With this, things become easy because the condition $\nabla _{\dot \gamma} \dot \gamma = 0$ expands as:

$$0 = \nabla _X X = \nabla _{X^i \partial _i} (X^j \partial _j) = X^i \nabla _{\partial _i} (X^j \partial _j) = X^i \Big( (\nabla _{\partial _i} X^j) \partial _j + X^j (\nabla _{\partial _i} \partial _j) \Big) = \\ X^i \Big( (\partial _i X^j) \partial _j + X^j \Gamma _{ij} ^k \partial _k \Big) = (X^i \partial _i) (X^j) \partial _j + \Gamma _{ij} ^k X^i X^j \partial _k = \Big( X (X^k) + \Gamma _{ij} ^k X^i X^j \Big) \partial _k ,$$

which implies that

$$\tag {#} X (X^k) + \Gamma _{ij} ^k X^i X^j = 0 \; \forall k .$$

Notice now that for any smooth $f$,

$$X(f) (p) = \textrm d f (X) (p) = \textrm d _p f (X_p) = \textrm d _{\gamma (t_0)} f (\dot \gamma (t_0)) = \frac {\textrm d} {\textrm d t} \Bigg| _{t = t_0} f \circ \gamma ,$$


$$X(X^k) (p) = \frac {\textrm d} {\textrm d t} \Bigg| _{t = t_0} X^k \circ \gamma = \frac {\textrm d} {\textrm d t} \Bigg| _{t = t_0} \dot \gamma ^k = \ddot \gamma ^k (t_0) ,$$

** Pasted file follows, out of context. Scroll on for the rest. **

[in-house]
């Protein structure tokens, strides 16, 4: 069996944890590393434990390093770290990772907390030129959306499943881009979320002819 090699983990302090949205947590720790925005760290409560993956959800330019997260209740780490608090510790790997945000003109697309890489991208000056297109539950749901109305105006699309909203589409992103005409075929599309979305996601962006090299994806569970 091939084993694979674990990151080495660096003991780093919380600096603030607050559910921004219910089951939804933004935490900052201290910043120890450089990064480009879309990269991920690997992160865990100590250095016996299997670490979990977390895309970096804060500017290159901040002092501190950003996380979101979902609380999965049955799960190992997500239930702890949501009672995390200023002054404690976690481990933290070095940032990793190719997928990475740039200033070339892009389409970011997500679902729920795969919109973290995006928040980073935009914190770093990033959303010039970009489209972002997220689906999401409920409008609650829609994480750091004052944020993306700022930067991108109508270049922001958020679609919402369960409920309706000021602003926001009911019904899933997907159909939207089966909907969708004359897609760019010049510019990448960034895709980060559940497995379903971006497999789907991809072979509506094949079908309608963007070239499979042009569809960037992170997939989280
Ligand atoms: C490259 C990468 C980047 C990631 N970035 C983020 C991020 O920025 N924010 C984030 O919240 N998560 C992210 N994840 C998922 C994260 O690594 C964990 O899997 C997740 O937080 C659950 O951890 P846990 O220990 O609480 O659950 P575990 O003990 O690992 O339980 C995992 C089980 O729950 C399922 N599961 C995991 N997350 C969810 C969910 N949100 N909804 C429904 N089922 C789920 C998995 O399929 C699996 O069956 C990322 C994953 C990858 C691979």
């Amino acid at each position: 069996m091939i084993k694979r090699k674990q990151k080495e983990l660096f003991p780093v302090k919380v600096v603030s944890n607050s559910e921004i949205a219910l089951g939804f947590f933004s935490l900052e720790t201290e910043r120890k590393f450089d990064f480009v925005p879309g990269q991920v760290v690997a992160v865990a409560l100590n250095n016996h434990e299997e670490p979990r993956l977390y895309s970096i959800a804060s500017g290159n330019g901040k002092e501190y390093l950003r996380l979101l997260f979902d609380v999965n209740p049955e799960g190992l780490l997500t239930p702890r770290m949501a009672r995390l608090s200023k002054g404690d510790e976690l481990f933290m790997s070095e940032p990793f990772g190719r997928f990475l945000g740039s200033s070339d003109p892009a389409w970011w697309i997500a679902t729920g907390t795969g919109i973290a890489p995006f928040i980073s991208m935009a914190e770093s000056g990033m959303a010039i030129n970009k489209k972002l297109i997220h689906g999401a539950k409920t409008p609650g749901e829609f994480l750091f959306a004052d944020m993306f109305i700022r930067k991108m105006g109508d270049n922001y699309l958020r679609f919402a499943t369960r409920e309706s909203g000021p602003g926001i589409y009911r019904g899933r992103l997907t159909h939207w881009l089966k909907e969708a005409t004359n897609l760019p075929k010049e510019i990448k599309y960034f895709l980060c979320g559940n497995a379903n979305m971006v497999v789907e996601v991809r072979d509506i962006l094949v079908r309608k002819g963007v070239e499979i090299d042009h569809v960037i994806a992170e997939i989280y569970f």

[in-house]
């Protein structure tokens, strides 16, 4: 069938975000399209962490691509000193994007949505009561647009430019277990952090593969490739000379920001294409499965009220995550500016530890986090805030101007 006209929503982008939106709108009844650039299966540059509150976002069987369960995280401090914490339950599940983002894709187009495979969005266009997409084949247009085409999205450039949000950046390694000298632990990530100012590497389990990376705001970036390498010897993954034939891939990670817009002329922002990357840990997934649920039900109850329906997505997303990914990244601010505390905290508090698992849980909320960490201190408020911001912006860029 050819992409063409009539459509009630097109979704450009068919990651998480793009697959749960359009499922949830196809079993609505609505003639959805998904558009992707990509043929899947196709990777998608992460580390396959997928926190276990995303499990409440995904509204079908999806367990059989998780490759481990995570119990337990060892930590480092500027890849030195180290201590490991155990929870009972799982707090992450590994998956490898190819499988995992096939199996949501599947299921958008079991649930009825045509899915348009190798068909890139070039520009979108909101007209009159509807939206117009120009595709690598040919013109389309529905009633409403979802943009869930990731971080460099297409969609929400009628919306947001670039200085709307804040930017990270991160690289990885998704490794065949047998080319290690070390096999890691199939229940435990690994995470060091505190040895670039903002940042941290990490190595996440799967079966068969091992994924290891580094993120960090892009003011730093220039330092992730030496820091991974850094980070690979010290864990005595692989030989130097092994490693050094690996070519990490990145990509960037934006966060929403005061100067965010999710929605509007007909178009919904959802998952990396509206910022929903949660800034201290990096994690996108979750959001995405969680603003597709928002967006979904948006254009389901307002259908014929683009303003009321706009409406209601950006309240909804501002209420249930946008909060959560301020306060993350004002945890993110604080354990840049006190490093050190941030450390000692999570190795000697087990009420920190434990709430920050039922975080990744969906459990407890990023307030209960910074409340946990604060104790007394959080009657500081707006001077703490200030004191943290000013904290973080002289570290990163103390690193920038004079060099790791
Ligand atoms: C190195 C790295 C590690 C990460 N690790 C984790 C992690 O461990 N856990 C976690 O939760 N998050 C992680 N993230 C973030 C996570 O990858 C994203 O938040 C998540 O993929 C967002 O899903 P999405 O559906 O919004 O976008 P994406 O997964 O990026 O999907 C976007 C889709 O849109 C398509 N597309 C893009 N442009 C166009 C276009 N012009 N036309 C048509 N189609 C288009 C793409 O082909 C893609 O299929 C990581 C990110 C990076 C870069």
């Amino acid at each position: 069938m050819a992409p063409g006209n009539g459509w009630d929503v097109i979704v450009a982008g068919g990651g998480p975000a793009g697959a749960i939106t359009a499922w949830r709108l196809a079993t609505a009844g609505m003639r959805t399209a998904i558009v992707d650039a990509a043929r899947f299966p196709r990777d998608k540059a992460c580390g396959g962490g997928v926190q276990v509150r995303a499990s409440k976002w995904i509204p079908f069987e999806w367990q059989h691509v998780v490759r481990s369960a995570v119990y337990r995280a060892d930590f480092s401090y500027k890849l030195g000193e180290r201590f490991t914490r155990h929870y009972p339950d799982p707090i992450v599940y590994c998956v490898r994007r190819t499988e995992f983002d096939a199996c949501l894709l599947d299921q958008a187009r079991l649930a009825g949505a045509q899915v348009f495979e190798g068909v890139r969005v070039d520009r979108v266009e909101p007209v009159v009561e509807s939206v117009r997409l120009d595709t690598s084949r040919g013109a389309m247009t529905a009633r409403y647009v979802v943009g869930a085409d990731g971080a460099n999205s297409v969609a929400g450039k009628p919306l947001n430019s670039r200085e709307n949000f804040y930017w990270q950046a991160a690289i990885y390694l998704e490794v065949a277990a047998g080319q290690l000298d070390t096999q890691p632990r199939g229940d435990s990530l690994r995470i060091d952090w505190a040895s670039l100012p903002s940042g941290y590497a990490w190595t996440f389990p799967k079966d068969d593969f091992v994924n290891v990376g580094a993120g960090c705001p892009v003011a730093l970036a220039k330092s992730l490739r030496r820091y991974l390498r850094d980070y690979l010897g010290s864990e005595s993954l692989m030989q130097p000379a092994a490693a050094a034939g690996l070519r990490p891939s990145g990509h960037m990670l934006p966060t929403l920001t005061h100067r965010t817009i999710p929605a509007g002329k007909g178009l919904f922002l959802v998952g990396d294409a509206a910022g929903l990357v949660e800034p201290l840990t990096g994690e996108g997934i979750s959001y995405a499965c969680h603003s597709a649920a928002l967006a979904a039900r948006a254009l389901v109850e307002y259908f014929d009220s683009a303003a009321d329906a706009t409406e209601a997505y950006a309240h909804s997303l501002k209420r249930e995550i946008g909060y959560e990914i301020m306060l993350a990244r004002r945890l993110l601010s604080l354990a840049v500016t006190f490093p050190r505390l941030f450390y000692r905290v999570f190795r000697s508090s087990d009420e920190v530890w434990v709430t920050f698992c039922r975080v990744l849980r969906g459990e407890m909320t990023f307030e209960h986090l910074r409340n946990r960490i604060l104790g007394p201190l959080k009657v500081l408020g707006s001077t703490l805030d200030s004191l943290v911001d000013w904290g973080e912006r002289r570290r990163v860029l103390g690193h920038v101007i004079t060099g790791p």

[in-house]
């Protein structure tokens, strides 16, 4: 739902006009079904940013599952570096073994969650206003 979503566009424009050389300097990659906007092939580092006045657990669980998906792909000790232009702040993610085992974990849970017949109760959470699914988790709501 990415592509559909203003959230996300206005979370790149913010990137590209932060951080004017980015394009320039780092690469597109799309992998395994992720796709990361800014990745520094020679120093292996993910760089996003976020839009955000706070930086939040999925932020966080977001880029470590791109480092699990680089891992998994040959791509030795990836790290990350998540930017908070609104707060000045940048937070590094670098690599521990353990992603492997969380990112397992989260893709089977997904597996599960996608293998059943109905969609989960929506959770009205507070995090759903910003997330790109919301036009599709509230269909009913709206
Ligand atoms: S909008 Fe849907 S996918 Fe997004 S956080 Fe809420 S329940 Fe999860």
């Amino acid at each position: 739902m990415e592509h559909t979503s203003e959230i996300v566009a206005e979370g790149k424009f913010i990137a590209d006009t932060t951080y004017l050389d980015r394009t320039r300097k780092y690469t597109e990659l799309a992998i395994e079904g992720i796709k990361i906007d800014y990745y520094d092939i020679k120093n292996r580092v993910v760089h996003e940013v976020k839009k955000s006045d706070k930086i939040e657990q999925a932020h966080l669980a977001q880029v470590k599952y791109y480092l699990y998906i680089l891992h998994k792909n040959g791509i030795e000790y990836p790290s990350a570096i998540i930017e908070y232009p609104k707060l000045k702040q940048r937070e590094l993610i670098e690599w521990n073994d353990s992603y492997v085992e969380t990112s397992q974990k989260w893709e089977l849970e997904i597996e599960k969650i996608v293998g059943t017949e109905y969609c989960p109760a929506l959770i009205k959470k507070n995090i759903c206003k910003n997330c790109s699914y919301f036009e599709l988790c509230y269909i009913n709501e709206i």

hence, upon evaluation in $p$, $(\#)$ becomes

$$\ddot \gamma ^k (t_0) + \Gamma _{ij} ^k (\gamma (t_0)) \ \dot \gamma ^i (t_0) \dot \gamma ^j (t_0) = 0 ,$$

which upon removal of the arguments becomes the desired

$$\ddot \gamma ^k + (\Gamma _{ij} ^k \circ \gamma) \ \dot \gamma ^i \dot \gamma ^j = 0 .$$

All this pain that we have gone through was required by the fact that $\nabla _{\dot \gamma} {\dot \gamma}$ does not obey the usual algebraic manipulation rules as $\nabla _X Y$ does. (For instance, what would you make of $\nabla _{\partial _i} \dot \gamma ^j$, given that $\dfrac {\partial \dot \gamma ^j} {\partial x_i}$ has no meaning - how would you derive a thing that depends on $t$ with respect to the variables $x_1, \dots, x_n$?)

  • $\begingroup$ Gorgeous ! Thank you for the time you spent to write it. I'll stud this and make you a feedback if necessary. Thank you for everything :) $\endgroup$ – MSE Jun 9 '16 at 13:54
  • $\begingroup$ Actually, it's perfectly clear ! Nothing to say except : thank you very very much. $\endgroup$ – MSE Jun 9 '16 at 14:11